“If they do that, they use whatever they can find,” said Hans. “Bricks are used to the south and east more, as stone isn't common there, and coal, sand, and clay are. You look a lot better, and we put a whole jug and half of another in you last night, and the two of us needed to take turns leading you to the privy, as you go a lot with that stuff.”

Here, Hans produced a vial and a dropping tube, then said, “open wide and swallow. This is the widow's tincture. I think you should take it daily.”

I had a full tube of an intensely vile-tasting mixture dumped in my mouth, which I washed down with a cup of boiled water. Within a minute, the weird sensation mostly left – the beer-induced weird sensation. I now felt much weirder, and all movement seemed slowed to the point of horror, with distorted walls, wiggly floors, lively ceilings, and too-bright lights.

Hans helped me into the bed of the buggy, and when he drove off – again, it was still dark – I felt uncommonly relaxed and unsettlingly calm. I was not sleepy in the slightest, for some reason, and while I looked around with staring-seeming eyes, I realized just how strong Valoris tincture actually was.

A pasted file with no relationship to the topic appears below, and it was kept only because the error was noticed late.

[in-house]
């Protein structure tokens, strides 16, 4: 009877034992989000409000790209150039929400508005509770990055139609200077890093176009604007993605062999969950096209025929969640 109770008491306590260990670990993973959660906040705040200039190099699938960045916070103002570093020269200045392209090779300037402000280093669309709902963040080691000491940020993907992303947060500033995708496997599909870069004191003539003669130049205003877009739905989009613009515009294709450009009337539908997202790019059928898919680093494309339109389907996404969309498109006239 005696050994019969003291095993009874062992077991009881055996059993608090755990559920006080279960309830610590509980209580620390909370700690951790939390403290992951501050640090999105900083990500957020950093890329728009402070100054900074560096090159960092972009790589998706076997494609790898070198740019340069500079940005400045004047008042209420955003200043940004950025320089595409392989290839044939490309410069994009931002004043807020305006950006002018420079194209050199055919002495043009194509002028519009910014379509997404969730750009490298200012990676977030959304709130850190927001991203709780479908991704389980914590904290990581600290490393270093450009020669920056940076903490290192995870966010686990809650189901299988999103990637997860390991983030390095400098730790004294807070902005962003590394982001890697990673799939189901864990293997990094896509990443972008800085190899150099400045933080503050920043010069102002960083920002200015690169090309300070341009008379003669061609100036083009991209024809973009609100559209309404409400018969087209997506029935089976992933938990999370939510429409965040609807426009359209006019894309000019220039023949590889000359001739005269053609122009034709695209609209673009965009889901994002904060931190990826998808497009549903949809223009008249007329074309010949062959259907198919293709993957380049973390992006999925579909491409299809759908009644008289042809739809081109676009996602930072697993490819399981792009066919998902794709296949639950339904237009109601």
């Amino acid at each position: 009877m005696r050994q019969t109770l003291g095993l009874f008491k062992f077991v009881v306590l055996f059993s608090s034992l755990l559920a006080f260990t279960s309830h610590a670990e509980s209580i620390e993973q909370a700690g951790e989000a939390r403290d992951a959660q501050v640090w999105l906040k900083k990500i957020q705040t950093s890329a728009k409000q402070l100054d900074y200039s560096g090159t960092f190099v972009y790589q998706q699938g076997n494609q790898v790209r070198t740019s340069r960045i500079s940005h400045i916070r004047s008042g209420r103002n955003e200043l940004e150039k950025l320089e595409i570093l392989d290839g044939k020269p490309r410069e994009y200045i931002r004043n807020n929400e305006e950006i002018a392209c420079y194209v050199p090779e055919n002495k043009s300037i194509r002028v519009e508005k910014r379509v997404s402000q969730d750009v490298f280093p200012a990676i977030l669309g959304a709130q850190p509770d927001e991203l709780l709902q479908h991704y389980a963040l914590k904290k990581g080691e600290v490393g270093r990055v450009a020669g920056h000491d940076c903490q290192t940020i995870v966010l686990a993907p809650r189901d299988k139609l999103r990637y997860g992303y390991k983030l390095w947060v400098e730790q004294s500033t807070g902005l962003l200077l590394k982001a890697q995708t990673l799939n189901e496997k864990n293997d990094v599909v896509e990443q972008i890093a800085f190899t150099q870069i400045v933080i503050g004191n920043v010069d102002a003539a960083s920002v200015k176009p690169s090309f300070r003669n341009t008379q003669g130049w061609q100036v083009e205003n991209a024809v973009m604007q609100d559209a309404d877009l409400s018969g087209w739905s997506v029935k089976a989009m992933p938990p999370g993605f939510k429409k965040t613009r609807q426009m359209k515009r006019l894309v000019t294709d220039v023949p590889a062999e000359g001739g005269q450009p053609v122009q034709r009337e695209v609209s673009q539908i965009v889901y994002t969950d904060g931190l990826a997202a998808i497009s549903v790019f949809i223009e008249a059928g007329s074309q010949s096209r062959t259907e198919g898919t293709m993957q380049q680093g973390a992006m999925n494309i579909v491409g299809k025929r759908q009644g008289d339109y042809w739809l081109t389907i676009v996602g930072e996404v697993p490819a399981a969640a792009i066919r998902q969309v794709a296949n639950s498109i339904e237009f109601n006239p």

“It makes the beer here seem tame,” I thought, “and if I need to rest, it acts like a really strong sleeping pill. I wished I had it where I came from, as it makes the stuff there look worthless.”

The sun started 'showing' about half-way there, and as the buggy slid slightly around a turn, I asked, “what is commonly used for people who have trouble sleeping?” My voice was frightfully distorted; it rang, it echoed, it was too loud, and seemed two octaves too low.

“The widow's tincture works as well as anything unless one has had too many close ones,” said Hans. “If that is so, then some of the tincture for pain is given with it, and that causes sleep so deep that the person needs close watching.”

“W-why?” I asked innocently. Again, my voice echoed, rang, sounded too loud, and had the tone of a foghorn.

“They would go in the bed with that stuff,” said Hans. “With beer or the widow's tincture, they wake up and go usually, like you did.”

“But I needed to be led,” I asked. “Or did I?”

“You could not see where you were going,” said Hans, “and you were talking to the walls. Otherwise, it wasn't that bad, even when we were bathing you.”